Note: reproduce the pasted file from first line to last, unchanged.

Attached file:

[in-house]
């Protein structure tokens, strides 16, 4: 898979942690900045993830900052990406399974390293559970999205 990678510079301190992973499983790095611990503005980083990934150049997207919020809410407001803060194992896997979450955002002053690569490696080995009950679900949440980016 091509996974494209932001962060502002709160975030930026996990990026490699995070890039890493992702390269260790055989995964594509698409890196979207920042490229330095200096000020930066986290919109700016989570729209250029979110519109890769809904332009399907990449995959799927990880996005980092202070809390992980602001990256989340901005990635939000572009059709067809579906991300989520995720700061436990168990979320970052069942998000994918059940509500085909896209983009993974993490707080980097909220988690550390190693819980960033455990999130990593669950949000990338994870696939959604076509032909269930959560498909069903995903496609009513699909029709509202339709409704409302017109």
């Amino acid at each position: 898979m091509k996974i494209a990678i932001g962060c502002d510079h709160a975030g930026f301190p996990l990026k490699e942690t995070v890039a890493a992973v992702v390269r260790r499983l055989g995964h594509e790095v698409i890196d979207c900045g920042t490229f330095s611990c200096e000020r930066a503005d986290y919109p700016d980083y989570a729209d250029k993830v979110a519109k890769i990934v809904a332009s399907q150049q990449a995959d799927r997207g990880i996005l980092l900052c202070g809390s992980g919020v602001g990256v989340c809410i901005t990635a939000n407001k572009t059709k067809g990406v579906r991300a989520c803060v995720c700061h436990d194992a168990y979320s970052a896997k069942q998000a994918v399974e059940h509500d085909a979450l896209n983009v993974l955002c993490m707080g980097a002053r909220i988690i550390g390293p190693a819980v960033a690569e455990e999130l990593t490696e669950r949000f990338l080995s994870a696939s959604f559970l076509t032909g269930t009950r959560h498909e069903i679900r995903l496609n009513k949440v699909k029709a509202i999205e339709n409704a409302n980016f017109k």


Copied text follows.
[in-house]
């Protein structure tokens, strides 16, 4: 898979942690900045993830900052990406399974390293559970999205 990678510079301190992973499983790095611990503005980083990934150049997207919020809410407001803060194992896997979450955002002053690569490696080995009950679900949440980016 091509996974494209932001962060502002709160975030930026996990990026490699995070890039890493992702390269260790055989995964594509698409890196979207920042490229330095200096000020930066986290919109700016989570729209250029979110519109890769809904332009399907990449995959799927990880996005980092202070809390992980602001990256989340901005990635939000572009059709067809579906991300989520995720700061436990168990979320970052069942998000994918059940509500085909896209983009993974993490707080980097909220988690550390190693819980960033455990999130990593669950949000990338994870696939959604076509032909269930959560498909069903995903496609009513699909029709509202339709409704409302017109």
């Amino acid at each position: 898979m091509k996974i494209a990678i932001g962060c502002d510079h709160a975030g930026f301190p996990l990026k490699e942690t995070v890039a890493a992973v992702v390269r260790r499983l055989g995964h594509e790095v698409i890196d979207c900045g920042t490229f330095s611990c200096e000020r930066a503005d986290y919109p700016d980083y989570a729209d250029k993830v979110a519109k890769i990934v809904a332009s399907q150049q990449a995959d799927r997207g990880i996005l980092l900052c202070g809390s992980g919020v602001g990256v989340c809410i901005t990635a939000n407001k572009t059709k067809g990406v579906r991300a989520c803060v995720c700061h436990d194992a168990y979320s970052a896997k069942q998000a994918v399974e059940h509500d085909a979450l896209n983009v993974l955002c993490m707080g980097a002053r909220i988690i550390g390293p190693a819980v960033a690569e455990e999130l990593t490696e669950r949000f990338l080995s994870a696939s959604f559970l076509t032909g269930t009950r959560h498909e069903i679900r995903l496609n009513k949440v699909k029709a509202i999205e339709n409704a409302n980016f017109k």